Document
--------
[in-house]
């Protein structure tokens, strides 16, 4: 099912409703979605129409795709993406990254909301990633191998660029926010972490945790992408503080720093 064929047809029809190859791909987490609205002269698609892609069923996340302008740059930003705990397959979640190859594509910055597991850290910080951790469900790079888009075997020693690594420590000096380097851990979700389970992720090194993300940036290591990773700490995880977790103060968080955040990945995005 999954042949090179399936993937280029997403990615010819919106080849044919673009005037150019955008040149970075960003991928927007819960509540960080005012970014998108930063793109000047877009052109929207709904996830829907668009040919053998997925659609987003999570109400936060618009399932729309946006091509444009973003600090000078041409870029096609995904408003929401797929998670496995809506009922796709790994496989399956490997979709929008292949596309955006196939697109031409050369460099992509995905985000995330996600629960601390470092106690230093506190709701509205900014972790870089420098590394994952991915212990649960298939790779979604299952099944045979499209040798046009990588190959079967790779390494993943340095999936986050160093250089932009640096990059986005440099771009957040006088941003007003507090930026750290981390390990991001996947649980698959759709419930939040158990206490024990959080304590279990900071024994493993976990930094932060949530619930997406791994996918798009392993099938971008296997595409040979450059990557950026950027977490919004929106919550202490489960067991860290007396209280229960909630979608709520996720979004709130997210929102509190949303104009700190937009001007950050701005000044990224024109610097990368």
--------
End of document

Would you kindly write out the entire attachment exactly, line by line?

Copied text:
[in-house]
């Protein structure tokens, strides 16, 4: 099912409703979605129409795709993406990254909301990633191998660029926010972490945790992408503080720093 064929047809029809190859791909987490609205002269698609892609069923996340302008740059930003705990397959979640190859594509910055597991850290910080951790469900790079888009075997020693690594420590000096380097851990979700389970992720090194993300940036290591990773700490995880977790103060968080955040990945995005 999954042949090179399936993937280029997403990615010819919106080849044919673009005037150019955008040149970075960003991928927007819960509540960080005012970014998108930063793109000047877009052109929207709904996830829907668009040919053998997925659609987003999570109400936060618009399932729309946006091509444009973003600090000078041409870029096609995904408003929401797929998670496995809506009922796709790994496989399956490997979709929008292949596309955006196939697109031409050369460099992509995905985000995330996600629960601390470092106690230093506190709701509205900014972790870089420098590394994952991915212990649960298939790779979604299952099944045979499209040798046009990588190959079967790779390494993943340095999936986050160093250089932009640096990059986005440099771009957040006088941003007003507090930026750290981390390990991001996947649980698959759709419930939040158990206490024990959080304590279990900071024994493993976990930094932060949530619930997406791994996918798009392993099938971008296997595409040979450059990557950026950027977490919004929106919550202490489960067991860290007396209280229960909630979608709520996720979004709130997210929102509190949303104009700190937009001007950050701005000044990224024109610097990368």